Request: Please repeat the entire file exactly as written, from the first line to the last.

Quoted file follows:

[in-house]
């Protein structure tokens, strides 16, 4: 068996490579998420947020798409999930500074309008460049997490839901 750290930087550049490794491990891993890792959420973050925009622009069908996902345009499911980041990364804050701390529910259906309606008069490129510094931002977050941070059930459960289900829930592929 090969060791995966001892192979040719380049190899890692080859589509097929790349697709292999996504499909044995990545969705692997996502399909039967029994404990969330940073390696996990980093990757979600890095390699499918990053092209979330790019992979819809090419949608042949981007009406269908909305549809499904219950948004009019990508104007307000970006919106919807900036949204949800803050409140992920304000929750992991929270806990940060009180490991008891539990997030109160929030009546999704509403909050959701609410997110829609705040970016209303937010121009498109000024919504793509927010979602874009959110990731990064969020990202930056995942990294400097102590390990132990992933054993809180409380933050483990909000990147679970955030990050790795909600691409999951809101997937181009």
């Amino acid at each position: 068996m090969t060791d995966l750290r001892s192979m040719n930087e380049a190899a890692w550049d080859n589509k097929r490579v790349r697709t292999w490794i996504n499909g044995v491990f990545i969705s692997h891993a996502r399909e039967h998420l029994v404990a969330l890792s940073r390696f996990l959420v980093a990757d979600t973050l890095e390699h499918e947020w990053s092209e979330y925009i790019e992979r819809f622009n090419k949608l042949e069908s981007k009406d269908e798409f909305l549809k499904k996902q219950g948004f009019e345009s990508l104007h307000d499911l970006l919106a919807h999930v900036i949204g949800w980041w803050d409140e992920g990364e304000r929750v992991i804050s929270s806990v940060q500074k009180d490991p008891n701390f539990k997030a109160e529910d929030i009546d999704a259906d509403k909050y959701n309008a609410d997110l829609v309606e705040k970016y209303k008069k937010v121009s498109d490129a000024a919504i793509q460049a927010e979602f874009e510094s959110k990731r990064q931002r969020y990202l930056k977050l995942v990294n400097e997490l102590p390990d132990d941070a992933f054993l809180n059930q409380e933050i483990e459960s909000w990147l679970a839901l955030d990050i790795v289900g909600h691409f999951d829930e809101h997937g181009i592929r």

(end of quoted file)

[in-house]
């Protein structure tokens, strides 16, 4: 068996490579998420947020798409999930500074309008460049997490839901 750290930087550049490794491990891993890792959420973050925009622009069908996902345009499911980041990364804050701390529910259906309606008069490129510094931002977050941070059930459960289900829930592929 090969060791995966001892192979040719380049190899890692080859589509097929790349697709292999996504499909044995990545969705692997996502399909039967029994404990969330940073390696996990980093990757979600890095390699499918990053092209979330790019992979819809090419949608042949981007009406269908909305549809499904219950948004009019990508104007307000970006919106919807900036949204949800803050409140992920304000929750992991929270806990940060009180490991008891539990997030109160929030009546999704509403909050959701609410997110829609705040970016209303937010121009498109000024919504793509927010979602874009959110990731990064969020990202930056995942990294400097102590390990132990992933054993809180409380933050483990909000990147679970955030990050790795909600691409999951809101997937181009």
């Amino acid at each position: 068996m090969t060791d995966l750290r001892s192979m040719n930087e380049a190899a890692w550049d080859n589509k097929r490579v790349r697709t292999w490794i996504n499909g044995v491990f990545i969705s692997h891993a996502r399909e039967h998420l029994v404990a969330l890792s940073r390696f996990l959420v980093a990757d979600t973050l890095e390699h499918e947020w990053s092209e979330y925009i790019e992979r819809f622009n090419k949608l042949e069908s981007k009406d269908e798409f909305l549809k499904k996902q219950g948004f009019e345009s990508l104007h307000d499911l970006l919106a919807h999930v900036i949204g949800w980041w803050d409140e992920g990364e304000r929750v992991i804050s929270s806990v940060q500074k009180d490991p008891n701390f539990k997030a109160e529910d929030i009546d999704a259906d509403k909050y959701n309008a609410d997110l829609v309606e705040k970016y209303k008069k937010v121009s498109d490129a000024a919504i793509q460049a927010e979602f874009e510094s959110k990731r990064q931002r969020y990202l930056k977050l995942v990294n400097e997490l102590p390990d132990d941070a992933f054993l809180n059930q409380e933050i483990e459960s909000w990147l679970a839901l955030d990050i790795v289900g909600h691409f999951d829930e809101h997937g181009i592929r």